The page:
While muster rolls and company returns would give the most accurate listing of the men in the Maryland 400, we have yet to come across one from the right time in the war. This has caused us to go to other sources, such as the Pay Abstract that we found. One of our sources stands out from the others in its uniqueness, however; we have been looking at records kept by Capt. Barton Lucas‘ clerk that detail which of the men in the Third Company had pants.
The pants themselves seem to have an interesting story, for they are described as “everlasting breeches” in the clerk’s notes. Made of leather, these pants were likely a part of the uniform that the Continental Army wore at the time of the Battle of Long Island. They were given to the men by the Provincial Store, and the records were kept so Maryland’s Council of Safety could monitor the expenses that each company of the Maryland Battalion had. Other companies may have worn different kinds; while the men under Lucas were dependent on the Store for their provisions, Capt. John Allen Thomas‘ company was given credit for supplying its own clothes.1 As we have seen in our research, many men had to wait for supplies to be given to them, but Lucas’ company seemed to be well outfitted, or at least well-panted, by the time they fought at the battle.
Although the records are not dated, we know from the lists we do have that the men mentioned in them were in the company around the time that the battle was fought. One of the documents was labeled “Prisoners Long Island” by the clerk, and would seem to be a list of the men taken at the battle who were wearing these pants while captured. A man on the list, James Murphy, we know was captured at Long Island, and the presence of his name would seem to confirm that this is a list of prisoners. The details of Murphy’s case do not support the everlasting nature of the pants, however. He lost his leg as a result of the battle, something that indestructible breeches would almost certainly prevent.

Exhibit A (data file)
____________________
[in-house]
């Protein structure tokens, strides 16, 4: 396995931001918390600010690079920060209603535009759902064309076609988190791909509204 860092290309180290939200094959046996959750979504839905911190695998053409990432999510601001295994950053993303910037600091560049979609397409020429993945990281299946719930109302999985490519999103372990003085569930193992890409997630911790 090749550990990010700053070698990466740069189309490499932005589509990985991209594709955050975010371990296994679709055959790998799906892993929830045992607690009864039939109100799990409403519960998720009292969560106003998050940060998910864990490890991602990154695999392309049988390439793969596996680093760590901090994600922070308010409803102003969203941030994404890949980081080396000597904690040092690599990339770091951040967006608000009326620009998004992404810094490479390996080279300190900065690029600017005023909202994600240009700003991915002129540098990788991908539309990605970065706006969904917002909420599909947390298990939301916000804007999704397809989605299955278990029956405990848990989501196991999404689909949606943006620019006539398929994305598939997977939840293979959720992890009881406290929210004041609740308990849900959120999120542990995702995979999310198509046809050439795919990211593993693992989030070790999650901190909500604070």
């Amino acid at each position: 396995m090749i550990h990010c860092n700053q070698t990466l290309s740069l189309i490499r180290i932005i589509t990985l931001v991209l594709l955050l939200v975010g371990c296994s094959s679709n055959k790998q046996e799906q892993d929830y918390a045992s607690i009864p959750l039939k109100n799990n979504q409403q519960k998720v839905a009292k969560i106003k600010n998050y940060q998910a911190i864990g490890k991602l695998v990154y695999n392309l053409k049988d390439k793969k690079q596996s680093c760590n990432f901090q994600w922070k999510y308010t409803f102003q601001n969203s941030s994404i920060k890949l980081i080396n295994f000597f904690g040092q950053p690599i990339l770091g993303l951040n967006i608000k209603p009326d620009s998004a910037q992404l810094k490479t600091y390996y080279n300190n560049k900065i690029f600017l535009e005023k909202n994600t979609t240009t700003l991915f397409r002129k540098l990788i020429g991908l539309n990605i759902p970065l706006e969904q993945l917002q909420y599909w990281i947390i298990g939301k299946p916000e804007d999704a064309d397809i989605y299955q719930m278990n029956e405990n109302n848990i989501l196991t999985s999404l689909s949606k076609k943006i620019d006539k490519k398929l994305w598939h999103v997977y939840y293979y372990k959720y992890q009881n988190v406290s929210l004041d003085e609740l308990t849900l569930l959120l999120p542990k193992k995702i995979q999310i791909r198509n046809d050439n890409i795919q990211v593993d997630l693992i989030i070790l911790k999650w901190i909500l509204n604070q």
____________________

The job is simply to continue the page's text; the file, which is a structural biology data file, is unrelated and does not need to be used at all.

Another of the documents has a list of “Men not return’d,” but it is unclear if they did not return from the battle, were not included on the company’s written return, or something else altogether. Some of our other sources indicate that a few of the men on this list were no longer in the company by the time the Battle of Long Island was fought, so it may be from too early in the war to be helpful. Written on the back of this list is another, labeled “List of Lucas’ Men who had Breeches.” Little is known about the men named on it, and it gives no indication of its proximity to the battle.
The content of the documents is somewhat amusing, but they have been surprisingly helpful. These lists also illustrate a good example of the types of sources that we find and use because official rolls are unavailable to us, be they missing or destroyed. I have included images of the documents to the bottom of this post, feel free to take a closer look. If you would like to find out more about the men on these lists, a number of them appear on our Biographies page.